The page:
You play the role of Dart, a generic fighter with spiky hair and a grudge against a mysterious monster that killed his parents. On your quest to vanquish an evil empire, members of your party gradually begin to acquire strange powers. In times of crisis (read: combat) they can transform into "Dragoons"; endowing them with dragon armor and the ability to fly (and dish out some serious damage as well).
After playing the first disc, I nearly threw the whole game out the window. For being released in 2000, the graphics were well behind the standards of the time. The polygons look rough and the backgrounds are awfully bland. Still, the full-motion video is nice and the music isn't half bad. Voices are only heard when characters attack, and the remaining dialogue is completely text-based. In terms of quality, I'm convinced the voice actors were picked up off the street (at least for this English version).
The combat system is slow to load, and making matters worse, all special attacks are rhythm-based! No RPG had done it before. No RPG has done it since. You can upgrade your attacks by using them often, but I had trouble just using them at all! Heck, you have to tap eight buttons in sequential order, with a directional-pad motion in sync - just to perform a move!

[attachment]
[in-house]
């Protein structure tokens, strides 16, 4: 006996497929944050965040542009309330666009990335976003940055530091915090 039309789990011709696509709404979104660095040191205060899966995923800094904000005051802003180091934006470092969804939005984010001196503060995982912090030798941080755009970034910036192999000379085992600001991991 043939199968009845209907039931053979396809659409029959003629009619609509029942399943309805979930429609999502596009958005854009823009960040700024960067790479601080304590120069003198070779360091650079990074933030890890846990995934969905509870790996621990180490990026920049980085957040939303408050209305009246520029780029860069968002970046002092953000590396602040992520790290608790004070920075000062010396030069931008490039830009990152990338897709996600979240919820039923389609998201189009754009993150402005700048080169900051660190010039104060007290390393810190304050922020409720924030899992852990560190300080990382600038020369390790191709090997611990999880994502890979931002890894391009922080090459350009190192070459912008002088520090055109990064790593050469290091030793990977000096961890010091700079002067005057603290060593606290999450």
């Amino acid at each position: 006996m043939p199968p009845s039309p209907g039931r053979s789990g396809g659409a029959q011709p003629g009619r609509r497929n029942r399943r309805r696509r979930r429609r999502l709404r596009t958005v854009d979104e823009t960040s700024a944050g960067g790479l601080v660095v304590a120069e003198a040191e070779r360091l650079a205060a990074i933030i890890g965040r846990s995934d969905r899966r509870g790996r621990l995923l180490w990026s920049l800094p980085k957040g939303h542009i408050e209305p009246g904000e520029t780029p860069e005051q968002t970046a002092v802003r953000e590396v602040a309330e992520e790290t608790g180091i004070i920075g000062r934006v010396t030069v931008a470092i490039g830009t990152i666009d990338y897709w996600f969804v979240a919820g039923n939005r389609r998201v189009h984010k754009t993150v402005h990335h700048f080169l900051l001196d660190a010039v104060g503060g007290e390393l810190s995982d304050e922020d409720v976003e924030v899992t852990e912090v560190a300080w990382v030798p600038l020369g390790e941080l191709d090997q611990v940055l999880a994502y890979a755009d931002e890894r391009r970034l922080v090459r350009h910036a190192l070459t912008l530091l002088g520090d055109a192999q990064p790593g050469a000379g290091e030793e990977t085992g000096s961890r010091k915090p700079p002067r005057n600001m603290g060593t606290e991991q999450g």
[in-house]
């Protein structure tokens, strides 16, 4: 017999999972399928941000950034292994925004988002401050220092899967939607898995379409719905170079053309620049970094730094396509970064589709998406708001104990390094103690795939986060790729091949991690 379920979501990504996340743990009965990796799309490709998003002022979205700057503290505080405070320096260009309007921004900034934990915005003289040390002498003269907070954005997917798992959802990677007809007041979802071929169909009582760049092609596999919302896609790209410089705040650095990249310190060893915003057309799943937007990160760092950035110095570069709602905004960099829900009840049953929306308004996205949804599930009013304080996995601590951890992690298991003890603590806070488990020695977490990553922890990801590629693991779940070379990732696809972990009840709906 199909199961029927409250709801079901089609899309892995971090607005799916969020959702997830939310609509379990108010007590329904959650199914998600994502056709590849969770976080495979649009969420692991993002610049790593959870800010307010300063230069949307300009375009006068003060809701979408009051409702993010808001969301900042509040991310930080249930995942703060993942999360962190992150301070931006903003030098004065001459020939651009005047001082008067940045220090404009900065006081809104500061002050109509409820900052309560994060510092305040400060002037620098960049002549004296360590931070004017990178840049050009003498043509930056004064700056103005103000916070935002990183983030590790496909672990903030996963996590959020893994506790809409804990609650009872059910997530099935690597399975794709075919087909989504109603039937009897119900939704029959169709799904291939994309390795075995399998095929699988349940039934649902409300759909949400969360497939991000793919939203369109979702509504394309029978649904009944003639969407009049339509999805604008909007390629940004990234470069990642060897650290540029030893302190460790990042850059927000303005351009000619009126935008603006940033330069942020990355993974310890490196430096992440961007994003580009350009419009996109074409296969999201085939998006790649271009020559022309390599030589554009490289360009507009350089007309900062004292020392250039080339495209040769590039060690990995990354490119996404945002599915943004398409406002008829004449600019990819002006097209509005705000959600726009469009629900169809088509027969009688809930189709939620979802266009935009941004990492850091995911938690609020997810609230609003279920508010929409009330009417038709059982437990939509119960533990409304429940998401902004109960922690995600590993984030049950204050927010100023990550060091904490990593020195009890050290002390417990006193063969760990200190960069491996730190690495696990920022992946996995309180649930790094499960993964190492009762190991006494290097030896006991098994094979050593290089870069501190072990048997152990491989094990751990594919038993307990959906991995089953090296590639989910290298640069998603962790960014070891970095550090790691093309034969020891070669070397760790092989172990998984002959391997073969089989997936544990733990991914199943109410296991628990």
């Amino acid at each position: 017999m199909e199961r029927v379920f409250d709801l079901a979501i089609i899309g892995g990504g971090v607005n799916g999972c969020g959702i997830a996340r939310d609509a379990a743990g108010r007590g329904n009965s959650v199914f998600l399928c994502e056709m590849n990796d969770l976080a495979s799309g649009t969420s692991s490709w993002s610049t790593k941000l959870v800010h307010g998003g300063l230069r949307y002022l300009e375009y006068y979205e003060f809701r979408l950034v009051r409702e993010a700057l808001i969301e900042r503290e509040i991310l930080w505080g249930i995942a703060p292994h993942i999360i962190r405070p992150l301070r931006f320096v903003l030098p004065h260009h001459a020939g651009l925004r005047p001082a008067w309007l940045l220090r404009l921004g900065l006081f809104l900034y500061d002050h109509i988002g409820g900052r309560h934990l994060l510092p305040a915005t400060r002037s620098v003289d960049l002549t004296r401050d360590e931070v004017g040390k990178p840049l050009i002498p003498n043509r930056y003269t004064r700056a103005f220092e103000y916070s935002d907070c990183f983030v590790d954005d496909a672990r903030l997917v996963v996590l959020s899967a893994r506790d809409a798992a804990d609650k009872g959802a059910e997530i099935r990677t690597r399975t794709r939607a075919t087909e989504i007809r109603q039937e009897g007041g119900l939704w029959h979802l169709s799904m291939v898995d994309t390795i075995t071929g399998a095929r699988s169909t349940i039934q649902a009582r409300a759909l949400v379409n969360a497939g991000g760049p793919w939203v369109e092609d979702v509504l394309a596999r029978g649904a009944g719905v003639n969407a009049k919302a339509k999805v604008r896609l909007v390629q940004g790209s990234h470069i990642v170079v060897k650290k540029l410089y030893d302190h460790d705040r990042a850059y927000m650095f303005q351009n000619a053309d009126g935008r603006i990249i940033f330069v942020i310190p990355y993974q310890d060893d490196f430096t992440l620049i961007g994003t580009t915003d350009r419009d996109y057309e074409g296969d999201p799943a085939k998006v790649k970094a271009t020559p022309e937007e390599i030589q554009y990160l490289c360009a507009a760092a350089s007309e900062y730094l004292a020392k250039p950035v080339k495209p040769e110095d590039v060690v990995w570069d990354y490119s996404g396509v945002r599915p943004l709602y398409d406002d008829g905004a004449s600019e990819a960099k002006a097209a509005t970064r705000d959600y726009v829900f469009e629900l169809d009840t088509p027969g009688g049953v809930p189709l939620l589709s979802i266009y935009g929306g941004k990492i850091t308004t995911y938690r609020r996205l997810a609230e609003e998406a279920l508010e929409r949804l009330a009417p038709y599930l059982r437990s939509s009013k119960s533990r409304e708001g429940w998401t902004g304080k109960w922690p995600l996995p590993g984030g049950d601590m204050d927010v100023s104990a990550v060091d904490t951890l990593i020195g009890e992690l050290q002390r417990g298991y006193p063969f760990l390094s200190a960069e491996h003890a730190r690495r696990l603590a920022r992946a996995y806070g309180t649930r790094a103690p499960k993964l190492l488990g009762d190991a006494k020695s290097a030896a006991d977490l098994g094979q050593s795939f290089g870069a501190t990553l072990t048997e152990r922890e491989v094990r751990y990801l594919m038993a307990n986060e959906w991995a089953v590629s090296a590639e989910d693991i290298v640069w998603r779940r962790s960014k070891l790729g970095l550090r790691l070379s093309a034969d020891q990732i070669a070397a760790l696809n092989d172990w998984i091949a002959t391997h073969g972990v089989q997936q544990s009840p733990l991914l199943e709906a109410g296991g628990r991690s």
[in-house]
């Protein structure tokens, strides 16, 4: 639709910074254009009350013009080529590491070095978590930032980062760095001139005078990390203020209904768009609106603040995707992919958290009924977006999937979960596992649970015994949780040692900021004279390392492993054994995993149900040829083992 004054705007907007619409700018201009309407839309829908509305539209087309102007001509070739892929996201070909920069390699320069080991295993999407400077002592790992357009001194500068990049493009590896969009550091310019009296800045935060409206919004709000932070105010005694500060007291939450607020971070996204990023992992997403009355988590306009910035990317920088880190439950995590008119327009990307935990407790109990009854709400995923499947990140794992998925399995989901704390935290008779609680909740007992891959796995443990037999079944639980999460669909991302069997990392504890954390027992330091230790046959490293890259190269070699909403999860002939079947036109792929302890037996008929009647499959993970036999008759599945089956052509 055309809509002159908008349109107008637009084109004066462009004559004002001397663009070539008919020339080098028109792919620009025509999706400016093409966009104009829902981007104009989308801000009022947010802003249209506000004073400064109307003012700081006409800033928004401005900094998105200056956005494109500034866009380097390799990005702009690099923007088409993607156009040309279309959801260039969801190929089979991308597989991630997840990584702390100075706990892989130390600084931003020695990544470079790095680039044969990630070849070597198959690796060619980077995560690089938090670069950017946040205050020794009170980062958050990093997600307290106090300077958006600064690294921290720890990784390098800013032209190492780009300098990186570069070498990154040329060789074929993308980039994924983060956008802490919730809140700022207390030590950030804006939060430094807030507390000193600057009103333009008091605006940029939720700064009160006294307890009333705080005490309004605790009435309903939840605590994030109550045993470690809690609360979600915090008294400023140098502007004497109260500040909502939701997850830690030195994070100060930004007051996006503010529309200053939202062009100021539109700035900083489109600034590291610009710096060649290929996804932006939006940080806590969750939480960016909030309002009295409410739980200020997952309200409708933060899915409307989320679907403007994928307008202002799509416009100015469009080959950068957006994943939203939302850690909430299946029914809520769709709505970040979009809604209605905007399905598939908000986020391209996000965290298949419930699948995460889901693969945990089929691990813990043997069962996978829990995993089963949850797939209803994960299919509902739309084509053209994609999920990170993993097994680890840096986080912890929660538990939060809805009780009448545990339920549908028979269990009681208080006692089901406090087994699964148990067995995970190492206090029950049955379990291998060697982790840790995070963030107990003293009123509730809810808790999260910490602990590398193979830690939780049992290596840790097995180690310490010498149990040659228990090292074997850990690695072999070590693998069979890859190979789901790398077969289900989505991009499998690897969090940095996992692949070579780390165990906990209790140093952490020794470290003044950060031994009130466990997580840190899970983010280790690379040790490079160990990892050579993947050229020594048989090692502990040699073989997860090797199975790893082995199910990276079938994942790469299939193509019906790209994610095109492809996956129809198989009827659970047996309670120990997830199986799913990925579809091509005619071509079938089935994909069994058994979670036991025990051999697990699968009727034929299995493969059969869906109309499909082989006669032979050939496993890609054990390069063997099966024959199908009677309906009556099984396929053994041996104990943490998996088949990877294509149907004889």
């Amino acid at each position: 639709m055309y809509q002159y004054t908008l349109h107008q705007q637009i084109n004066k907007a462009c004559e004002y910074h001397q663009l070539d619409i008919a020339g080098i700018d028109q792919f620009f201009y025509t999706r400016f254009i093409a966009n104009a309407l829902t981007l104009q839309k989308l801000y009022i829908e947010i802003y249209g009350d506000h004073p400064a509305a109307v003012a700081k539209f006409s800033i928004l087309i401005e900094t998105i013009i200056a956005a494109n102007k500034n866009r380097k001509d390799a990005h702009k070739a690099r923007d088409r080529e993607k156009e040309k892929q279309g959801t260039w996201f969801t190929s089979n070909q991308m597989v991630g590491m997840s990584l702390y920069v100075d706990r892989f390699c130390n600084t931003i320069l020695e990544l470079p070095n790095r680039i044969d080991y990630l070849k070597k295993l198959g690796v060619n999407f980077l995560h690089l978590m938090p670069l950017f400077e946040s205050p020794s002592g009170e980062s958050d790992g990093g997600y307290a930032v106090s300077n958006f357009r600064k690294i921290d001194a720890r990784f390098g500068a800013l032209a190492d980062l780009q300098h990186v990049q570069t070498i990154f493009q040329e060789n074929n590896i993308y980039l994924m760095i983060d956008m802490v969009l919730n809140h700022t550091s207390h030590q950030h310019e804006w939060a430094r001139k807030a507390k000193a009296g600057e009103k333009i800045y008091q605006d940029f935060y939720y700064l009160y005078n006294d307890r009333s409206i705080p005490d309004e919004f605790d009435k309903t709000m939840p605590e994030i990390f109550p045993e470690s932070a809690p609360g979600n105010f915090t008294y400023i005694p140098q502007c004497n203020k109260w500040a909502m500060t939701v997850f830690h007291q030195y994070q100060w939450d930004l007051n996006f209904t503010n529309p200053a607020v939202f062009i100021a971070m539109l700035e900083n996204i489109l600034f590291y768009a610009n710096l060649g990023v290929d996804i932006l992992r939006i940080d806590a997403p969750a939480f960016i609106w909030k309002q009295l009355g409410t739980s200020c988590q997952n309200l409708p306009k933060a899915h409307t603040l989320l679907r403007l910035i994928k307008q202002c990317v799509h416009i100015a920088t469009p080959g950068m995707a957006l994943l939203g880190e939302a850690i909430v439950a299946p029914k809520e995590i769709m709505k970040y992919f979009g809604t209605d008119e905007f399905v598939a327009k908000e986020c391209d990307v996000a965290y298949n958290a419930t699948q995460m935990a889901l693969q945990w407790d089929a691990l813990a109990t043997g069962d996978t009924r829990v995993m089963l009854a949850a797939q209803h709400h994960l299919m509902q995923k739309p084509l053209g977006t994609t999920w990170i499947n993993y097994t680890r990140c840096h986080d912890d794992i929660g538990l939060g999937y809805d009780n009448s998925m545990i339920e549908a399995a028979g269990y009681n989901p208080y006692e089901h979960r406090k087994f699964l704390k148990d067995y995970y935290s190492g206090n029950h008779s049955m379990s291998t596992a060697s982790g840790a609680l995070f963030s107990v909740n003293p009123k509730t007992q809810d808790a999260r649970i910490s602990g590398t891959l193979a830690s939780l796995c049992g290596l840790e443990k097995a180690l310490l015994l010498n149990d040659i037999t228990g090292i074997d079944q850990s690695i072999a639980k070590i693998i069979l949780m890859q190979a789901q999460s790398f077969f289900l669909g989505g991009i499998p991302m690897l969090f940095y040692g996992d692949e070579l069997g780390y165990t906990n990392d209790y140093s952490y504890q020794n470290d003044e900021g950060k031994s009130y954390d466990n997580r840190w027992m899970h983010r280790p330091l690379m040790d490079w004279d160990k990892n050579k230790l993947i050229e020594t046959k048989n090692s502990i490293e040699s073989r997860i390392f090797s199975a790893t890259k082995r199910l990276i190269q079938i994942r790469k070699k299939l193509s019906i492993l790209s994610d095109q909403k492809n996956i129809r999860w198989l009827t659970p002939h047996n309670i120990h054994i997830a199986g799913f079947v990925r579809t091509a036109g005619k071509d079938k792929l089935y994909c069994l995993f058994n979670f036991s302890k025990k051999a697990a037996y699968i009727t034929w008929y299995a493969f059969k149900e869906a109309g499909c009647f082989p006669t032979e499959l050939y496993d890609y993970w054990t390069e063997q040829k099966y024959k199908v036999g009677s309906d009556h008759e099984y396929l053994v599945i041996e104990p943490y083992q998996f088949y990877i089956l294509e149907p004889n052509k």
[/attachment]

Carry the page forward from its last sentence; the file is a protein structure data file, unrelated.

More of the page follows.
The one original concept I do like is how defending successfully replenishes a little bit of your health. It makes no physical sense mind you, but it sure helps when you're out of healing potions! All in all, this is a nice first try for Sony, but gamers should save themselves the $3.50 this game is worth and invest in a beer instead. © Copyright 2005 The Video Game Critic.